An English In Kentucky


















Monday June 30th 2014  Tim Candler


    If my old friend the Close Mockingbird was still around there would be no Downy pecking at each and every bit of wood within fifty yards of the domicile.  It was a behavior he'd not tolerate. And I'd forgotten quite how insane Woodpeckers are, particularly the Downy who can become so engrossed by wood pecking he'll not see you creeping around, closer and closer, and when you go "Boo" at him, he'll make the noise of outrage, before flying to a branch where he'll chatter in your direction.  It's the Downy that'll take the grub of Bumble Borer from right under your nose, and he'll leave a post looking  pretty much as though someone's been at it with a Gatling Gun.  The Big Woodpecker, the Pileated Woodpecker is also dangerous to posts, his peck is like an axe. He's like a Dinosaur, but shy and wary when put beside a Downy. But it's the Hairy Woodpecker and the Yellow Sapsucker that a Gardener has to be more wary of, because without the Close Mockingbird to protect them, the gentler, sweeter trees when their sap rises, can get ringed.  A collar of perfectly placed holes all the way around the trunk. Not very polite or nice. Years ago, we lost a tufted Holly to that sort of completely unnecessary behavior.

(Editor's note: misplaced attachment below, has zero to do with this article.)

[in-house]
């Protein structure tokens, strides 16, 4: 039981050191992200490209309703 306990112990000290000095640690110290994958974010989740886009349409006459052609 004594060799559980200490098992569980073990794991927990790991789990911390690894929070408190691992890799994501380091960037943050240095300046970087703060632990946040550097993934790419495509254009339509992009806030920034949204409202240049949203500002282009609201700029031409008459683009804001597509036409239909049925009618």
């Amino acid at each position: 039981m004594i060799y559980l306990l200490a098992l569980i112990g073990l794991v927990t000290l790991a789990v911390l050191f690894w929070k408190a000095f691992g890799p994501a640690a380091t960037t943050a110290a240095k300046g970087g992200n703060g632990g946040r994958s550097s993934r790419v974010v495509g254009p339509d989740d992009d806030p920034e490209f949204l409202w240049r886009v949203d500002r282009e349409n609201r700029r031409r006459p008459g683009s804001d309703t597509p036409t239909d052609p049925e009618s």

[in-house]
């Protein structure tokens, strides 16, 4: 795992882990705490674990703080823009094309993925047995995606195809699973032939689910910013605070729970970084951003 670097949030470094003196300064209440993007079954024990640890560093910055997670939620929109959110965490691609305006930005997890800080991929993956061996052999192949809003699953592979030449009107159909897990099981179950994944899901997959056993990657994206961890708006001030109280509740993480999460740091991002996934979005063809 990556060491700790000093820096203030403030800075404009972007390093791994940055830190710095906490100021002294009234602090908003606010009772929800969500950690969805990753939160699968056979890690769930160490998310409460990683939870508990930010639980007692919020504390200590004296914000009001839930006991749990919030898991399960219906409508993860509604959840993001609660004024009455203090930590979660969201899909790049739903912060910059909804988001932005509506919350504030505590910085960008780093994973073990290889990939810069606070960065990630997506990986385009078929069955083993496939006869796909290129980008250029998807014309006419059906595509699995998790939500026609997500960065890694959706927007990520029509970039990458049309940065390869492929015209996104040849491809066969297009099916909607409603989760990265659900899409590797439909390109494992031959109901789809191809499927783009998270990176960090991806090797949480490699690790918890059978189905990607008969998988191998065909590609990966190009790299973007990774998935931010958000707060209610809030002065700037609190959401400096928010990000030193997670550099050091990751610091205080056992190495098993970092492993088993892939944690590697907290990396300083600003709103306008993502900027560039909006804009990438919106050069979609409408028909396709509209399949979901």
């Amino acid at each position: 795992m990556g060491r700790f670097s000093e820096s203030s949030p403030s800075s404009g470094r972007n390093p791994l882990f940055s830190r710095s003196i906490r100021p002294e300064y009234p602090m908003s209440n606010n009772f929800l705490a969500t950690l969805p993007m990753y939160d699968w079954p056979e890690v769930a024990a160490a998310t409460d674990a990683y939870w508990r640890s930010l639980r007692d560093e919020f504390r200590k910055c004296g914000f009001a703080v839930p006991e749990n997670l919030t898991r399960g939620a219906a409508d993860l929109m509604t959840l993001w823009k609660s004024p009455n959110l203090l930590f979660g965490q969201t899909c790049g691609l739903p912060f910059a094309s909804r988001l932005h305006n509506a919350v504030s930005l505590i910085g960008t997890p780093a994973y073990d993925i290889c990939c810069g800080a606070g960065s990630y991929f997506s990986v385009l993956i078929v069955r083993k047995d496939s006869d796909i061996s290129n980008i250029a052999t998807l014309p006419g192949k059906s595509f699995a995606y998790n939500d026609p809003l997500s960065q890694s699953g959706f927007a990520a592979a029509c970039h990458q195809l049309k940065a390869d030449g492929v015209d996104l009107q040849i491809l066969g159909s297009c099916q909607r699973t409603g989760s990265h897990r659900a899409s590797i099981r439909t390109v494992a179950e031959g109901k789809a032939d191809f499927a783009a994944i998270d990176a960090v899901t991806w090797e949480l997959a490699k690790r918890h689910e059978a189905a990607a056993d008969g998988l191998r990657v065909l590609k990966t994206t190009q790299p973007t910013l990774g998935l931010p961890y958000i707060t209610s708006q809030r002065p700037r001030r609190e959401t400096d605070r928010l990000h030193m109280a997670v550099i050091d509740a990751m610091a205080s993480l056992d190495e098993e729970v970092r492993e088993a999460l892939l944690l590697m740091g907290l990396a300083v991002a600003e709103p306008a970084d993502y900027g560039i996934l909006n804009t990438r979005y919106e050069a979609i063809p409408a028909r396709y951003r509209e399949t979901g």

In moments of reverie I have often recalled that Holly. The girdle of holes around her trunk was geometrically perfect. Mind you I didn't use calipers to judge the perfection, more of a visual feast within the context of a set of emotions that combined depression, irritation, reaching for the shotgun and admiration of Sapsuckers. The Holly herself had been acquired vicariously, and as is often the case with such rescues she had struggled long and hard to maintain her grip on life. Success for her came with berries and freshness until someone engaged by geometry decided to put an end to her. I guess too there has to be a dimensional content to the thinking of Woodpeckers as they respond to visual clues. Their model of the world must include an understanding of likely places to peck, which once found require them to have an understanding of where to peck.  Now, if this understanding in the Sapsucker is a geometrically perfect girdle around the trunk of a Holly, one might be tempted to give Woodpeckers an A plus for mechanical thinking.  But, as the tree dies and stands it becomes home to the insect grubs that Woodpeckers feast upon. And I reckon it's the case the community of Bumble Borers also enjoyed the Close Mockingbird's protection.